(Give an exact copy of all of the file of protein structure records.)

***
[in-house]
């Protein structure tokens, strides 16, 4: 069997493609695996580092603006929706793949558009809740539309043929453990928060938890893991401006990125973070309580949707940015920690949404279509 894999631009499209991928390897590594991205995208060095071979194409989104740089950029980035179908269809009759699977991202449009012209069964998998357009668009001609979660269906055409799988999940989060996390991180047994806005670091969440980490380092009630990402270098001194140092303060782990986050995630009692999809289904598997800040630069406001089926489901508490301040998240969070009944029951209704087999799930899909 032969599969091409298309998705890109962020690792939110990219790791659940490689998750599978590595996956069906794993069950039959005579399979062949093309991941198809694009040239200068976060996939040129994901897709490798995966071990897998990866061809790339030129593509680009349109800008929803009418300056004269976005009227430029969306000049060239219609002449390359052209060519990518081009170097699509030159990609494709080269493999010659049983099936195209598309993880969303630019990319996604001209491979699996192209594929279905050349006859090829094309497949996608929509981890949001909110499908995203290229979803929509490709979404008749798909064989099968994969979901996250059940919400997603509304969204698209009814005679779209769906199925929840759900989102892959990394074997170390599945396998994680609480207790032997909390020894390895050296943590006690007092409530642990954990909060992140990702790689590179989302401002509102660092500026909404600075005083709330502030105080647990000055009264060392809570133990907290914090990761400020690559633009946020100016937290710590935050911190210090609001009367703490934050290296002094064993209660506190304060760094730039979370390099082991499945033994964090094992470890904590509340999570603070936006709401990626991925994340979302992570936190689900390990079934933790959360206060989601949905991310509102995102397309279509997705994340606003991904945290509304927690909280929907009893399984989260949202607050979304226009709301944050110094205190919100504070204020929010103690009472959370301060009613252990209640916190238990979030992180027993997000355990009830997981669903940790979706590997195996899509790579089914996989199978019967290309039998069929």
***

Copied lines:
[in-house]
């Protein structure tokens, strides 16, 4: 069997493609695996580092603006929706793949558009809740539309043929453990928060938890893991401006990125973070309580949707940015920690949404279509 894999631009499209991928390897590594991205995208060095071979194409989104740089950029980035179908269809009759699977991202449009012209069964998998357009668009001609979660269906055409799988999940989060996390991180047994806005670091969440980490380092009630990402270098001194140092303060782990986050995630009692999809289904598997800040630069406001089926489901508490301040998240969070009944029951209704087999799930899909 032969599969091409298309998705890109962020690792939110990219790791659940490689998750599978590595996956069906794993069950039959005579399979062949093309991941198809694009040239200068976060996939040129994901897709490798995966071990897998990866061809790339030129593509680009349109800008929803009418300056004269976005009227430029969306000049060239219609002449390359052209060519990518081009170097699509030159990609494709080269493999010659049983099936195209598309993880969303630019990319996604001209491979699996192209594929279905050349006859090829094309497949996608929509981890949001909110499908995203290229979803929509490709979404008749798909064989099968994969979901996250059940919400997603509304969204698209009814005679779209769906199925929840759900989102892959990394074997170390599945396998994680609480207790032997909390020894390895050296943590006690007092409530642990954990909060992140990702790689590179989302401002509102660092500026909404600075005083709330502030105080647990000055009264060392809570133990907290914090990761400020690559633009946020100016937290710590935050911190210090609001009367703490934050290296002094064993209660506190304060760094730039979370390099082991499945033994964090094992470890904590509340999570603070936006709401990626991925994340979302992570936190689900390990079934933790959360206060989601949905991310509102995102397309279509997705994340606003991904945290509304927690909280929907009893399984989260949202607050979304226009709301944050110094205190919100504070204020929010103690009472959370301060009613252990209640916190238990979030992180027993997000355990009830997981669903940790979706590997195996899509790579089914996989199978019967290309039998069929």